In the history of sports, there aren’t many athletes who have made a comeback to the top after surviving cancer. Cricketers Simon O’Donnell and Dave Callaghan, cyclist Lance Armstrong (albeit controversially), ice hockey player Mario Lemieux, basketball player Edna Campbell, baseball player Mike Lowell, and footballer Eric Abidal are some of the players who fought their way back.

As far as Indian sportspersons are concerned, that one athlete who defeated cancer and returned to represent the national team is, of course, Yuvraj Singh.

The 2007 World T20 triumph and the six sixes in an over are all unforgettable feats, but it’s safe to say that Singh’s biggest achievement as a professional cricketer is his player of the tournament award in the 2011 ODI World Cup. He starred with both bat and ball right through that tournament and was a massive reason why India were able to lay their hands on the coveted trophy once again.

However, even as the country basked in the glory of winning the ODI World Cup for the second time, Singh’s real battle had only just begun.

In November 2011, about seven months after India’s World Cup triumph, it was reported that Singh was suffering from a tumour in his lung. Three months later, it was confirmed that the tumour was cancerous and that he had mediastinal seminoma – a germ-cell tumour located between his lungs.

The news came as a huge shock. It was hard to believe that Singh has been suffering to such as extent right through the World Cup. The all-rounder would later go on to reveal that his ordeal began even before the ICC event. He said he was vomiting blood during India’s tour of South Africa in January 2011. The pain and fatigue worsened by the time the World Cup came around and he was worried for his life.


Despite the trauma, though, Singh never gave up. In early 2012, he underwent treatment in the United States and finished the three cycles of chemotherapy. He even set the right example by not shying away from sharing his experience with the public, often sharing pictures of himself during the recovery period.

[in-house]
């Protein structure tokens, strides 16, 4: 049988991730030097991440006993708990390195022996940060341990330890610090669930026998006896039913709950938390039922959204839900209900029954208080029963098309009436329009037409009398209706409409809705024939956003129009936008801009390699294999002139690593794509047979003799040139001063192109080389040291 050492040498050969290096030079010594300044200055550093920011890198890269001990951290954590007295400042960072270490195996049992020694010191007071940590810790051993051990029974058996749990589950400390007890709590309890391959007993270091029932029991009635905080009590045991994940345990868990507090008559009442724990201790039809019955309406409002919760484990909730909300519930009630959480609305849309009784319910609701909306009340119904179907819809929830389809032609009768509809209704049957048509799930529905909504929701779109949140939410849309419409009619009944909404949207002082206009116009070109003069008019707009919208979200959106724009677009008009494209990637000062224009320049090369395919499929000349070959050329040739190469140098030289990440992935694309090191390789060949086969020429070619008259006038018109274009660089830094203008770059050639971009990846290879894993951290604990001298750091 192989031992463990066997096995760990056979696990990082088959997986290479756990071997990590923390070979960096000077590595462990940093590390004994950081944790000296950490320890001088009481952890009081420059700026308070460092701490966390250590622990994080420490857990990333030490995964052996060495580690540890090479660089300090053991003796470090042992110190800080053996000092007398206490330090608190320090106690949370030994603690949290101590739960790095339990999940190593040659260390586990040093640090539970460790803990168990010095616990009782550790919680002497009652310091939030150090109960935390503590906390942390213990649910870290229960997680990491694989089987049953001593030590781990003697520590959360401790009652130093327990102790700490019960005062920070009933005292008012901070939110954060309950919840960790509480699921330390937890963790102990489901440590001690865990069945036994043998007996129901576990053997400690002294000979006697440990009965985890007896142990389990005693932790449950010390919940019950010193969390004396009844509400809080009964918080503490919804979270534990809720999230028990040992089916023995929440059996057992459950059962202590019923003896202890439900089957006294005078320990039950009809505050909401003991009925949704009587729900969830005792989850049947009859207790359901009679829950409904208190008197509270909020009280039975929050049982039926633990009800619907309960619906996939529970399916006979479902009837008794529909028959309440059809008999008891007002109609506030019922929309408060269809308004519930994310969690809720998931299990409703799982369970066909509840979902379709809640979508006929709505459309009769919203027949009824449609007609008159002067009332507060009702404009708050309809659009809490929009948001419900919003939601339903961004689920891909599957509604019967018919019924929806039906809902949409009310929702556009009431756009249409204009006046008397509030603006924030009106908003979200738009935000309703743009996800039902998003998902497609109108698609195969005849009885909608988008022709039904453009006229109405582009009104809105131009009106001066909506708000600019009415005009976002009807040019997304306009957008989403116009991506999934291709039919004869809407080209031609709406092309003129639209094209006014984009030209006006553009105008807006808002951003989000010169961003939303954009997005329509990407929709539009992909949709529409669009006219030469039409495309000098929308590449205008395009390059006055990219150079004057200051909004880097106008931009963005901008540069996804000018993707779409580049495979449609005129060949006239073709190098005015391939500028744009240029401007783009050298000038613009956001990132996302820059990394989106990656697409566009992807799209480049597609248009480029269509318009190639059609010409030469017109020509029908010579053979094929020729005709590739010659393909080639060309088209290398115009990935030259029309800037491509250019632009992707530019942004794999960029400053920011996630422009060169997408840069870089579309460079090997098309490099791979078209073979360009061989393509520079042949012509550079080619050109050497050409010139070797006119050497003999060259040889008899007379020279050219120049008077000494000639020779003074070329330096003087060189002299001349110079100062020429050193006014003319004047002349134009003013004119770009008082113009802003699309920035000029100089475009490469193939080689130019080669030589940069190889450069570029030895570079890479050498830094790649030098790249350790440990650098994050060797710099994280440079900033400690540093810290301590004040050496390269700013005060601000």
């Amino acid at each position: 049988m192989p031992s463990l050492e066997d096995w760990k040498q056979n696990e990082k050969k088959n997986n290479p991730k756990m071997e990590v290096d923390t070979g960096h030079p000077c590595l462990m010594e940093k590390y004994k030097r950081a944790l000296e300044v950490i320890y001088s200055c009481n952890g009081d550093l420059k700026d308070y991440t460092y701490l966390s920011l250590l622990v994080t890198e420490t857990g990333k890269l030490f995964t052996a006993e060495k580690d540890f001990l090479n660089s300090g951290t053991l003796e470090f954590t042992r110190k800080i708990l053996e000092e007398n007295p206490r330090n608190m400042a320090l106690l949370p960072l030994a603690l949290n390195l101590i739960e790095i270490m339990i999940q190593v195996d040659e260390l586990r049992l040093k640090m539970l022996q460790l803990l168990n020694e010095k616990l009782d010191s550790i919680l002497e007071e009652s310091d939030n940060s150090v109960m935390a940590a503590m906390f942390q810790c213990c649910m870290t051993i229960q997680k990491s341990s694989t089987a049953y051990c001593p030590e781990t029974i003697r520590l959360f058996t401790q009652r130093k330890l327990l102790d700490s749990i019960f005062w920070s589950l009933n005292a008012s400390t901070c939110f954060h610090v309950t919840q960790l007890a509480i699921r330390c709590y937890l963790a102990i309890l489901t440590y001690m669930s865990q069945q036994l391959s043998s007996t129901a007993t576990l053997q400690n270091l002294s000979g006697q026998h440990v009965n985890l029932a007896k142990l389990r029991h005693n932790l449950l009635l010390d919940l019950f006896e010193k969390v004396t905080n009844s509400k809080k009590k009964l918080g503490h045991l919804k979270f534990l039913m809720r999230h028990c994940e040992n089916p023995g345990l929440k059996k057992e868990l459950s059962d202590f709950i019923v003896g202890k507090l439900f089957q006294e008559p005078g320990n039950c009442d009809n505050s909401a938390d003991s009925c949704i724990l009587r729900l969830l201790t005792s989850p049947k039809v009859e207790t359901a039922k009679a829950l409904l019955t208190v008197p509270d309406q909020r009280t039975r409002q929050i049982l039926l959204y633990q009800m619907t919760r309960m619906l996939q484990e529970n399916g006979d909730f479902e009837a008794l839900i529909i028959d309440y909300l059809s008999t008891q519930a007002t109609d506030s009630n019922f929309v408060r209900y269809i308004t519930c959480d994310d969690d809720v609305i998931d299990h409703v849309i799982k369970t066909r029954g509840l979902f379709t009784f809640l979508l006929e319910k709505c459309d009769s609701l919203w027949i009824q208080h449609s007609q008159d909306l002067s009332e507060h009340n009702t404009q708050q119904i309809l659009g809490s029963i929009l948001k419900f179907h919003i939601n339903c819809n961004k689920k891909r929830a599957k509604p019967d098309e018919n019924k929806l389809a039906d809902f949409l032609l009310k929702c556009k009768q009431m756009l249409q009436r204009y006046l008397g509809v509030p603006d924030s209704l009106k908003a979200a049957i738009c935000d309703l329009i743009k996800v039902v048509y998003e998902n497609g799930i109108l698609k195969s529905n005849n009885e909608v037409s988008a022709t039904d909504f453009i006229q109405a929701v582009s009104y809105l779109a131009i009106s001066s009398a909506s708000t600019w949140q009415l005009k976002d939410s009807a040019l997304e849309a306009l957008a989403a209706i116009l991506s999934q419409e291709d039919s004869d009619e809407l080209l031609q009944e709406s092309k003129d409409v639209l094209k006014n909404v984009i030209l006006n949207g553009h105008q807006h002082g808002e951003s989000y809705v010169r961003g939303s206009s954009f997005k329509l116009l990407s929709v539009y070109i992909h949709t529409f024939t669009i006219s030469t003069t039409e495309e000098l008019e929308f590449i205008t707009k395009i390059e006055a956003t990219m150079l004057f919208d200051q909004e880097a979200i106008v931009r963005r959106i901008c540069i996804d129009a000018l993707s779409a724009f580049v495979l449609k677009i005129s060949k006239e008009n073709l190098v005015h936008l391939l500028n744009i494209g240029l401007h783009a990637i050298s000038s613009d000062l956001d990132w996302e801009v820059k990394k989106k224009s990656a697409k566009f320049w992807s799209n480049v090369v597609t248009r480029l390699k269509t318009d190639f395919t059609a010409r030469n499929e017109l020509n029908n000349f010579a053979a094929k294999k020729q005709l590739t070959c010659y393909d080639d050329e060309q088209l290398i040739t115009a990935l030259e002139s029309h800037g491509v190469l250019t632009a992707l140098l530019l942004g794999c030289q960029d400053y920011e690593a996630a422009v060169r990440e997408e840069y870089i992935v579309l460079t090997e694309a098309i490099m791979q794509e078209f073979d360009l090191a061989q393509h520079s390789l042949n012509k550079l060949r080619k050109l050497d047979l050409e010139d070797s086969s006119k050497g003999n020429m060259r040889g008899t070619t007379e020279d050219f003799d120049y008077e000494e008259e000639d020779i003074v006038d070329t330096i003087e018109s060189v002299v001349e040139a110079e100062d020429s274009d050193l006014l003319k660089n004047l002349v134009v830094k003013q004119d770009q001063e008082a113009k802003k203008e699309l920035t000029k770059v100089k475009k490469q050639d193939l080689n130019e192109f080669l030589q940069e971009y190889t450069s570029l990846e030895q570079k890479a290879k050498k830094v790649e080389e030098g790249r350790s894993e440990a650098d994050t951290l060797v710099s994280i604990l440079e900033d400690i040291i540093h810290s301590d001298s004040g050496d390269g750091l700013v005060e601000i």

Singh returned to India after completing his treatment in April 2012. And by August that year, he had made it back to the Indian team for the World T20.

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In an interview with Hindustan Times in 2013, Singh spoke about how the battle with cancer brought perspective in his life. “I am a more relaxed person now. When one is young, aspiring to play for the country, doing well, any hindrance, like injury or being out of form, can be frustrating and a cause of annoyance or even anger. But once you have a close encounter with death, you realise the real value of life,” he said.

“Simple things like breathing, enjoying food, the small pleasures of life that we take for granted, become precious. The bodily suffering, when I was choking while trying to breathe, when I couldn’t digest anything each time I had chemo, when I would be a mental and physical wreck, made me realise that living a normal life is a blessing and should not be frittered away by fretting over things which are beyond your control.”

He may have made it to the Indian team fairly soon after getting treated for cancer, but Singh could never quite go back to being the player he was earlier. Lack of form and fitness would drive him out of the team but he managed to make comebacks to international cricket in 2013 and 2016, before finally playing his last match in India’s jersey in June 2017.

The thing worth noting in all of this, though, is Singh’s will to put up a fight. Be it the battle with cancer or the indifferent form with the bat later on, he never gave up. In 2017, he launched the YouWeCan Foundation to help spread awareness about cancer and help those in need.